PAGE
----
Imagine you have inherited a piece of property so big and valuable you cannot even hope to visit – much less explore most of it in your lifetime! Imagine the mixed emotions of ecstasy over your good fortune and the realization that as “owner”, you have the responsibility to care for it! Despite the incredible feelings of wealth, this realization could easily own you because of the tremendous scope of the task. Fortunately, you have also inherited a huge ‘property management system’ that has been functioning for over 60 years — designed to provide stewardship for owners. Unfortunately, you see evidence of predictable “mission creep” in this management system with a drift towards watching out too much for the benefits/needs of the managers instead of the “owner”, you. The original management mission is stated in the paperwork: to provide for your “use, enjoyment, and welfare”. The managers are paid from property assets, but they exist to serve the owners.
This analogy is your situation IF you are a legal resident of Alaska of voting age! The inherited property is the entire State of Alaska originally purchased from Russia for a mere 7 million dollars! The “management system” structure is laid out in the highest law of our land (the State Constitution). Approximately two-thirds of the property was kept by the federal government, but the remainder belongs to us.
The management system is very broad and comprehensive but consider just one part of it aimed specifically at property management: the Alaska Division of Parks and Recreation. Art 8 of the Alaska Constitution explicitly declares, “The legislature shall provide for the utilization, development, and conservation of all natural resources belonging to the State, including land and waters, [including parks] for the maximum benefit of its people.” Like it or not, the legislature is the only avenue for your owner oversight! Any rule or fee that may keep you from reasonable access to your parks is only official if you allow the legislature to make it so! The stated “missions” of all Divisions are “official”, published and amended as needed by legislative action and approval. Also, no management (administrative) law can be written without legislative approval. Legislators, by American design, are meant to be THE tools in the hands of grass-roots voters. The stewards hired to manage the “use, development and conservation” of our priceless property are indirectly governed by you, through your legislators, ultimately under your control! Alaska’s Constitution provided handsomely for this management system by approving a full 80% of all money we generate from use of natural resources to fund our government, including Parks administration, with the remaining 20% supposedly restricted from direct use. This is a radical and staggering “tax” revenue source that should forever eliminate any other Alaskan Tax!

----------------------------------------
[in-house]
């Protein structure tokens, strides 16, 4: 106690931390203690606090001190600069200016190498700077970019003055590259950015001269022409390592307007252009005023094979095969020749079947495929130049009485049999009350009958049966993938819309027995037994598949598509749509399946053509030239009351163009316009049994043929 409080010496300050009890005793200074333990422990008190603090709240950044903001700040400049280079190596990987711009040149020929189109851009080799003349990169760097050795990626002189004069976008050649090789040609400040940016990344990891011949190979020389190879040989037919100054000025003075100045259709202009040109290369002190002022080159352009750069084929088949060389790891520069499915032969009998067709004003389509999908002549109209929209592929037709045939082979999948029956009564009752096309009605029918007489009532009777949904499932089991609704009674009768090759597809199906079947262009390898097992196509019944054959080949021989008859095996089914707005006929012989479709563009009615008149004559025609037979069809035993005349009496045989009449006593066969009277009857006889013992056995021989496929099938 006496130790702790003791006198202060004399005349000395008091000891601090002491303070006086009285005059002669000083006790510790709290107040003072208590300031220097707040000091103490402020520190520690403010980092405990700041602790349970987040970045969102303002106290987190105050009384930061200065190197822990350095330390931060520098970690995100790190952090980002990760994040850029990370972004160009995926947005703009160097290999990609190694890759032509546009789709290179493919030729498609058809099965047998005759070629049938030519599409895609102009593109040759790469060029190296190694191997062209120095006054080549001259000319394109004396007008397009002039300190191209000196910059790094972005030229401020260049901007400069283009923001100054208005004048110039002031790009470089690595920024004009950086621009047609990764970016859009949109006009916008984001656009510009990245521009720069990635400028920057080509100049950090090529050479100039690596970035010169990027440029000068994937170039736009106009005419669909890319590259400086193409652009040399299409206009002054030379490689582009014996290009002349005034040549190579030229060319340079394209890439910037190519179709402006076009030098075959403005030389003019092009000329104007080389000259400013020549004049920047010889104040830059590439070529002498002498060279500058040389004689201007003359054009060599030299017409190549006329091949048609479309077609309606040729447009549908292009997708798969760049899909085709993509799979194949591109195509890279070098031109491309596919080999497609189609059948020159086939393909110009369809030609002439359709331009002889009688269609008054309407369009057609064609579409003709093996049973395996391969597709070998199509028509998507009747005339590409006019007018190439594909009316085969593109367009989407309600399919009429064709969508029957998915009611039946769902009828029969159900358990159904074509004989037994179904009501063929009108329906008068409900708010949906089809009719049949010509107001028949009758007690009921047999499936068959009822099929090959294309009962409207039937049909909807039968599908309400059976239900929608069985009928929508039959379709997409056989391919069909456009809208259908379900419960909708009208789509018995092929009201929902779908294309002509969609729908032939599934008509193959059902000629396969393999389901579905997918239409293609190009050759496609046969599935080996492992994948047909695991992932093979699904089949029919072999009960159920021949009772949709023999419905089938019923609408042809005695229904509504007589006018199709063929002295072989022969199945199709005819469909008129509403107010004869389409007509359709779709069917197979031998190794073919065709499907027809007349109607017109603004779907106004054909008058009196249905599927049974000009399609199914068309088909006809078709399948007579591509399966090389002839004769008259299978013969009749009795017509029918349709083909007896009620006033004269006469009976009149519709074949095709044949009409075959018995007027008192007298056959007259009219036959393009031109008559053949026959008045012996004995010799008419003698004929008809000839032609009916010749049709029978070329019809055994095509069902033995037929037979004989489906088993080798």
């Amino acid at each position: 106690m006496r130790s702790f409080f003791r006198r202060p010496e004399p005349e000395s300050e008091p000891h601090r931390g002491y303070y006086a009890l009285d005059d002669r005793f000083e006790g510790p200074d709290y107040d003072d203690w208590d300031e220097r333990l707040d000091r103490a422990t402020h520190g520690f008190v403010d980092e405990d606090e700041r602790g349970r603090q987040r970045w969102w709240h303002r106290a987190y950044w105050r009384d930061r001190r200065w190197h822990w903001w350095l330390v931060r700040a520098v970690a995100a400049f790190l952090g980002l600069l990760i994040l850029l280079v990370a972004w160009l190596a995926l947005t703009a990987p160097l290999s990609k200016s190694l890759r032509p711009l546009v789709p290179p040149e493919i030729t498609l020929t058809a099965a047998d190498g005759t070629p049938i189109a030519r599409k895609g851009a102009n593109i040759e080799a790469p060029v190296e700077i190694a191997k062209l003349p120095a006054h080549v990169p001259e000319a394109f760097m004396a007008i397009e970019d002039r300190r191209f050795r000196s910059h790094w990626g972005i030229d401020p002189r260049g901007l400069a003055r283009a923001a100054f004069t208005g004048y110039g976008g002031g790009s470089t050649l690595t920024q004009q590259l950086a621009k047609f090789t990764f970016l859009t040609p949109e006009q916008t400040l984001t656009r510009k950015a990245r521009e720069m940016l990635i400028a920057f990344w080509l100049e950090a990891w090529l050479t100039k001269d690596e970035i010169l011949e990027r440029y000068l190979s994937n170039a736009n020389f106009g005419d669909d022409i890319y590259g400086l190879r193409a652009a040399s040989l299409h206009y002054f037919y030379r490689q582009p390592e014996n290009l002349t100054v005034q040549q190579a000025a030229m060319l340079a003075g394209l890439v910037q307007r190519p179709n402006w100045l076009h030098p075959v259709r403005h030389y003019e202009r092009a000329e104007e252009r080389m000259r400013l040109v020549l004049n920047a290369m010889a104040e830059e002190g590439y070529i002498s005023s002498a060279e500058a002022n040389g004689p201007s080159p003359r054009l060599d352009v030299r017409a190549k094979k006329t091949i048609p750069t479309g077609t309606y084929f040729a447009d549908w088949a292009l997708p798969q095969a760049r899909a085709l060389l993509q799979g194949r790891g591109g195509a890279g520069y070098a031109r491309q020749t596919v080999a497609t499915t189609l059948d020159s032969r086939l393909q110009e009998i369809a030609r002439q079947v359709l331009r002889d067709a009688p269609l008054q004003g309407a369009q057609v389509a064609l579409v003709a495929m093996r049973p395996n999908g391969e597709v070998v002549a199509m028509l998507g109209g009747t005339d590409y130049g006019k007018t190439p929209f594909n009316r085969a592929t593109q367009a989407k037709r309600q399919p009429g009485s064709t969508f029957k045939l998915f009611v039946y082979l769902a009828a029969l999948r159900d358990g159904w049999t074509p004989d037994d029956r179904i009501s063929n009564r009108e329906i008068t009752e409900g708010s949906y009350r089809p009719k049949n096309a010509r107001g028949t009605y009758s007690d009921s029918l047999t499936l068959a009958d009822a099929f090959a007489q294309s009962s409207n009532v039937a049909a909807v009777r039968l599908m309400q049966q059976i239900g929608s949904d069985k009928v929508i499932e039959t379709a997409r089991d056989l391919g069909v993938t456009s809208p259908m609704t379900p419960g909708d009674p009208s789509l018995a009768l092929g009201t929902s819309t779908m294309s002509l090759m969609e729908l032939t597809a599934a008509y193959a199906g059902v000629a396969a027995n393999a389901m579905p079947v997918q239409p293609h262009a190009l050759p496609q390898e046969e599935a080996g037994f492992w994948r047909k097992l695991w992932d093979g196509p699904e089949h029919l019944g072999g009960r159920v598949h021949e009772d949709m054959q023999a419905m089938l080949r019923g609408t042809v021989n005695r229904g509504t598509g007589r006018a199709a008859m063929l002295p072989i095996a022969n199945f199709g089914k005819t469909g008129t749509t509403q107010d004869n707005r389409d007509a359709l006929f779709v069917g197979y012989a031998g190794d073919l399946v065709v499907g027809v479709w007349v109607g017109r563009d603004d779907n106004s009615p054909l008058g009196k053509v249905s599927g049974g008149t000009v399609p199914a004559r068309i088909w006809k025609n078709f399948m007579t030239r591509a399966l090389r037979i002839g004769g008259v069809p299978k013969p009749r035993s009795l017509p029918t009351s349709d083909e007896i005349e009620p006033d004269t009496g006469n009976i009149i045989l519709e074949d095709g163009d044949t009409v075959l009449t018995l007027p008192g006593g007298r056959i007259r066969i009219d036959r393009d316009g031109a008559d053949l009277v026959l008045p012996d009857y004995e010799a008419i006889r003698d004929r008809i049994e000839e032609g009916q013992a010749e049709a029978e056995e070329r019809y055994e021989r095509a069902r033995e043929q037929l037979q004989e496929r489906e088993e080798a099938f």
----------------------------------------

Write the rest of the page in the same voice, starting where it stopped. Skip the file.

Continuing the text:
So long as “We the People” are the sovereigns who empower the Constitution, the time to engage in reviewing Park land use rules (and all management policies) is always now! Stewardship of our staggering wealth should be a fundamental element of your vote. Remind candidates to make sure the rules favor you, the owner! It stands to reason anytime stewards or managers are left unmanaged, it allows them to think they are the property beneficiaries instead of you. We are sovereignly responsible for the managers we have put in charge of managing our property for our best interest – in both Alaska State Government and the US Government. The abysmal voting turnouts over the past years is an ominous sign voters are not taking their responsibility seriously enough.
There are about 3 million acres in the Alaska State Park system — more acreage than some entire states! The Alaska Legislature has approved the “mission statement” for our Division of Parks: to “provide outdoor recreation opportunities and conserve and interpret natural, cultural, and historic resources for the use, enjoyment and welfare of the people.”
Next time you contemplate if you can afford a trip to a park, consider the cost of the permits, insurance, and per visitor fees – these have been added on top of the 80% natural resources revenue we’re already paying. If you find the cost or unwarranted restrictions are keeping you off your property, explain what you want or need to your legislators and get them to make changes — or replace them with someone who will. While most public employees are genuinely sincere about their job descriptions and grateful, some of them just don’t get it!
I encourage you to go to the informative state parks website and relish your inheritance! We “own” our fabulous parks and want to pass them to our kids (and other new Alaskans) including an honest, effective management system while fully enjoying them ourselves. Take time to read park “land use plans” for your favorite park and consider your options – they are yours to maintain!
This was also submitted as an article to The People’s Paper.